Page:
In Congo, Jack finds himself in the middle of a love triangle and resolves to leave the country. When Jack boards the plane, he feels that he is in the clear and safely on his way to Uganda, but he is approached by the plane's captain and told he must get off at the next layover in Astrida, Rwanda. There, Jack is questioned and detained by the Rwandan police. Jack flees the airport and makes his way via cab and foot to the town center, where he offered help by a shop owner. Once he finally makes it to his home country, he returns home to find Milly is missing.[12]

Jack is finally reunited with Milly, but notices that she acts differently toward him than before he left Kenya. Jack adjusts back to life in Nairobi and soon feels comfortable again. Jack learns that most of his old criminal friends are dead or in jail, which temporarily convinces him that he himself should no longer be a criminal. Jack soon, however, meets up with his long lost friend Captain and gets pulled into another job. The job does not go as planned and Jack returns home empty-handed. Jack takes a two-month break from jobs, but then becomes involved in another that he hopes will result in enough money that he can spoil Milly and retire from being a criminal.[13][14]

He becomes involved in yet another job, this time robbing a bank in Naivasha. Unforeseen circumstances at the bank complicate doing the job as swiftly as Jack and his accomplices would like, but the group soon do the job and flee in the getaway car. They notice, though, that a European is following them. The group comes across an accident between a bus and a car, and does not have time to properly stop. The driver tries to circumvent the accident, but ends up rolling over multiple times. Civilians from the bus in the accident approach the car to help Jack and the others inside, but Jack fires warning shots and the civilians flee. Jack and Captain run in the same direction away from the scene of the accident.[15] Jack spends a while on the run before finally making his way home to Milly. He lays low and decides to stop being a criminal.[16]

Milly and Jack decide to finally marry, and the two make preparations for the ceremony, which is to take place in Thuita. On the way to Thuita, Jack becomes involved in a skirmish with the police, who successfully shoot and immobilize him. Jack is swiftly arrested and transported to the police car to take him to the station.[17]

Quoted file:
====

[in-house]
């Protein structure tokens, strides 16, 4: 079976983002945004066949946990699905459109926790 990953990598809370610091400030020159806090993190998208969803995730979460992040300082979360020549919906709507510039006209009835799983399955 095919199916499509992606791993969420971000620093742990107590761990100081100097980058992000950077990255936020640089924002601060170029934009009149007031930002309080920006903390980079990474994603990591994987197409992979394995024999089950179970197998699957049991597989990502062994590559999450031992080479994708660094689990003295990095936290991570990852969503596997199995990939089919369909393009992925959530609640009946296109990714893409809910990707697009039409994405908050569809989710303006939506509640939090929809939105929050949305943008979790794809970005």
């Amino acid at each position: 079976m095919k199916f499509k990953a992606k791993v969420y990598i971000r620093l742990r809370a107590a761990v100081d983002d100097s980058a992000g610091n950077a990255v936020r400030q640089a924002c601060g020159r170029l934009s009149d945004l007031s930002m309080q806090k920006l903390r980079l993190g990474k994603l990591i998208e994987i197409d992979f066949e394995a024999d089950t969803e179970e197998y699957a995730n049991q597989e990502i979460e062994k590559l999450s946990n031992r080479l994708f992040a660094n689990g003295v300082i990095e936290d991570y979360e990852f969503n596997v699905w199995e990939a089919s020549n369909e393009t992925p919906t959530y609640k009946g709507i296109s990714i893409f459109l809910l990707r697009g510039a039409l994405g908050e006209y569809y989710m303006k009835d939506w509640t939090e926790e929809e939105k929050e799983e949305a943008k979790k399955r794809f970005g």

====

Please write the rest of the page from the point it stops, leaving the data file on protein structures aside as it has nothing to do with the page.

On the day he was to be wed to Milly, Jack spends the day in the Central Police Station being questioned and tortured. He is later tried and sentenced to twenty years in prison and forty-eight lashes of the cane. Jack is escorted to prison, where he writes his book and claims that he is a reformed man.[18]

Major Characters[edit]

  • John Kiriamiti a.k.a. Jack Zollo: narrator who becomes a criminal after getting expelled from secondary school
  • Miriam "Milly" Nyambui: girl with whom Jack falls in love after finding her lost school ID
  • Anne Wanjiru: Jack's mother, a teacher by profession
  • Captain Ngugi: a friend of Jack's who talks Jack into his first big robbery
  • Connie: Jack's sister; first relative to come into contact with him after he runs away from home to Nairobi
  • Hirji: Indian hotel owner who gets Jack a job in Congo
  • Stephano: Greek millionaire for whom Jack works in Congo
  • Hellene: Greek millionaire's daughter with whom Jack falls in love
  • Karamikos: Greek millionaire's son who welcomes Jack into the family as a brother
  • Miss Elizabeth Makarios: Stephano's secretary with whom Jack has an affair

Themes[edit]

Morality[edit]

My Life in Crime grapples with the concept of morality, particularly in the form of characters like Jack Zollo who commit crimes in order to survive. Although Zollo blatantly commits crimes that go against what a legal system would deem "moral," he tends to be regarded as heroic by the reader and those around him in the narrative context.[19] Kiriamiti renders his quasi-autobiographical character in My Life in Crime likable and sincere by writing the book as a first-person confessional in which he admits to his transgressions that led his reformation. Kiriamiti, through his fictionalized character, also directly addresses the reader, often as "you," "friend," and "brother." This highly personal writing style effectively maneuvers the reader into complicity with and understanding of Zollo's crimes, rather than harsh judgment.[20]

Life in Postcolonial Nairobi[edit]